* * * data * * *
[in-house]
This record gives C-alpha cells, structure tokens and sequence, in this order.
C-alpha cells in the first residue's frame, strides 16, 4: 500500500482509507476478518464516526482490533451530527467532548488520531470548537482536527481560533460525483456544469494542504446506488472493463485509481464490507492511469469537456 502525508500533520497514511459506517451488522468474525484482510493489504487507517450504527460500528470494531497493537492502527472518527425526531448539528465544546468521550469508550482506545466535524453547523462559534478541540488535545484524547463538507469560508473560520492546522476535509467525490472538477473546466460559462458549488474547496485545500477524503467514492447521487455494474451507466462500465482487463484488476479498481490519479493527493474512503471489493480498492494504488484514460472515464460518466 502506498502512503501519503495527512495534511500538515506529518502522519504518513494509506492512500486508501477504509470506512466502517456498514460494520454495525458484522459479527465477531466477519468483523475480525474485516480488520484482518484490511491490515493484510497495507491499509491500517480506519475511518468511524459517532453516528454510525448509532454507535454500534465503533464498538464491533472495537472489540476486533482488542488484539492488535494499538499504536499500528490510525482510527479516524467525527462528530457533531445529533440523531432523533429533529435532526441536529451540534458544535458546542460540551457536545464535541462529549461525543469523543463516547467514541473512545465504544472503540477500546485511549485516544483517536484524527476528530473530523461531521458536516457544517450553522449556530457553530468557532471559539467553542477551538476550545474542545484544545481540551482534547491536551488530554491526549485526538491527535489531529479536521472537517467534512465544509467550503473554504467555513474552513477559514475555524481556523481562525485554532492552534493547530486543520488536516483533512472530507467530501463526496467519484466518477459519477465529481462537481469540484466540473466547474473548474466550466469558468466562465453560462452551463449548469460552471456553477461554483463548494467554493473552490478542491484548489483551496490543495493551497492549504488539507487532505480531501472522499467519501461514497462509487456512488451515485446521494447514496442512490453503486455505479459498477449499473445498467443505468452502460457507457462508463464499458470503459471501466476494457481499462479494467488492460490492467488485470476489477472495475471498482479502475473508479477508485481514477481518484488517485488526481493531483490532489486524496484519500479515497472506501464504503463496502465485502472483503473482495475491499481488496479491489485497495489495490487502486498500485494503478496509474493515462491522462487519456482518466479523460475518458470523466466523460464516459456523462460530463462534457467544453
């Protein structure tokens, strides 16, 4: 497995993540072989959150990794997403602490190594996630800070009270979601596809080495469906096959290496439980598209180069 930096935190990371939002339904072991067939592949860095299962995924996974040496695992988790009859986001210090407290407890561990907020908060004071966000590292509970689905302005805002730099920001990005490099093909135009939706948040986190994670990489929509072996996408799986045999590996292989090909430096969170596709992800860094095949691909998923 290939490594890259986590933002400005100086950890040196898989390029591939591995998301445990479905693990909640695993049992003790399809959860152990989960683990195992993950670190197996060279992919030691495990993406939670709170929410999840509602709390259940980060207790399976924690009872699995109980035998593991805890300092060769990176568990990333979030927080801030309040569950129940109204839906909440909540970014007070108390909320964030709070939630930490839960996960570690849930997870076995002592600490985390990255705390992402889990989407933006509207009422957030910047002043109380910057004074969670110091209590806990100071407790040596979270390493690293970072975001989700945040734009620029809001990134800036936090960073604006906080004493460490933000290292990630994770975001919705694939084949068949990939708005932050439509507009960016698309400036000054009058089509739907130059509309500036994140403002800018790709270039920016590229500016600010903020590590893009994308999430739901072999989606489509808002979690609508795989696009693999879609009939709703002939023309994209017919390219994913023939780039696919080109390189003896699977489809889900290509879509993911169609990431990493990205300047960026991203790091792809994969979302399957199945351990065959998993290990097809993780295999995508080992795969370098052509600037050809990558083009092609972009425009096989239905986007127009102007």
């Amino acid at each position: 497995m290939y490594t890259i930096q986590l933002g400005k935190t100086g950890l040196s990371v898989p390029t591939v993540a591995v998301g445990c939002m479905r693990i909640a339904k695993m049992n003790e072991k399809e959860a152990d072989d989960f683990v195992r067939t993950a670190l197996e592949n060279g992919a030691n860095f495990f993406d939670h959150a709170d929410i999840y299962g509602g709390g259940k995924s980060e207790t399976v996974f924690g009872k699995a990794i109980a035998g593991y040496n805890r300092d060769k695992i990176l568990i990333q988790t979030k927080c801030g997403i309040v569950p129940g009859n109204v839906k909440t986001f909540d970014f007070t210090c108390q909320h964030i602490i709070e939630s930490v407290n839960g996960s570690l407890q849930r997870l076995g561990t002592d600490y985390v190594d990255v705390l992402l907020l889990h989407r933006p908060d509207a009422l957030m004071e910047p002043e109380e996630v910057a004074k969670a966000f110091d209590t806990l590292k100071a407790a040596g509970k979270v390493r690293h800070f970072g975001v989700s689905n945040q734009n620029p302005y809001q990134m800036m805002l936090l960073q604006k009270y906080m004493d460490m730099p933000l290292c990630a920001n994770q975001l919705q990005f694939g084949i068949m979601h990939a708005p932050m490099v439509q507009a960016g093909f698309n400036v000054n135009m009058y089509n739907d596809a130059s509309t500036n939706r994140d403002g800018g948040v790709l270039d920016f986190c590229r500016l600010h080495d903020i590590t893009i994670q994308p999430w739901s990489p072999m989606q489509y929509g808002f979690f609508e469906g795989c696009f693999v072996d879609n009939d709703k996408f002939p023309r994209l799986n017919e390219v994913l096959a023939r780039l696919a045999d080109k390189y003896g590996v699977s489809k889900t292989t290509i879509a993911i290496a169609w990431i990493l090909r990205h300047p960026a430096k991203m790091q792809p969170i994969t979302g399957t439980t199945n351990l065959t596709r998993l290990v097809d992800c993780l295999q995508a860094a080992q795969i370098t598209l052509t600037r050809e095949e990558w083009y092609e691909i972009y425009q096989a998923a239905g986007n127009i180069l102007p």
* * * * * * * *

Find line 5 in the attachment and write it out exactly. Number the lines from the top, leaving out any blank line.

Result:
């Amino acid at each position: 497995m290939y490594t890259i930096q986590l933002g400005k935190t100086g950890l040196s990371v898989p390029t591939v993540a591995v998301g445990c939002m479905r693990i909640a339904k695993m049992n003790e072991k399809e959860a152990d072989d989960f683990v195992r067939t993950a670190l197996e592949n060279g992919a030691n860095f495990f993406d939670h959150a709170d929410i999840y299962g509602g709390g259940k995924s980060e207790t399976v996974f924690g009872k699995a990794i109980a035998g593991y040496n805890r300092d060769k695992i990176l568990i990333q988790t979030k927080c801030g997403i309040v569950p129940g009859n109204v839906k909440t986001f909540d970014f007070t210090c108390q909320h964030i602490i709070e939630s930490v407290n839960g996960s570690l407890q849930r997870l076995g561990t002592d600490y985390v190594d990255v705390l992402l907020l889990h989407r933006p908060d509207a009422l957030m004071e910047p002043e109380e996630v910057a004074k969670a966000f110091d209590t806990l590292k100071a407790a040596g509970k979270v390493r690293h800070f970072g975001v989700s689905n945040q734009n620029p302005y809001q990134m800036m805002l936090l960073q604006k009270y906080m004493d460490m730099p933000l290292c990630a920001n994770q975001l919705q990005f694939g084949i068949m979601h990939a708005p932050m490099v439509q507009a960016g093909f698309n400036v000054n135009m009058y089509n739907d596809a130059s509309t500036n939706r994140d403002g800018g948040v790709l270039d920016f986190c590229r500016l600010h080495d903020i590590t893009i994670q994308p999430w739901s990489p072999m989606q489509y929509g808002f979690f609508e469906g795989c696009f693999v072996d879609n009939d709703k996408f002939p023309r994209l799986n017919e390219v994913l096959a023939r780039l696919a045999d080109k390189y003896g590996v699977s489809k889900t292989t290509i879509a993911i290496a169609w990431i990493l090909r990205h300047p960026a430096k991203m790091q792809p969170i994969t979302g399957t439980t199945n351990l065959t596709r998993l290990v097809d992800c993780l295999q995508a860094a080992q795969i370098t598209l052509t600037r050809e095949e990558w083009y092609e691909i972009y425009q096989a998923a239905g986007n127009i180069l102007p």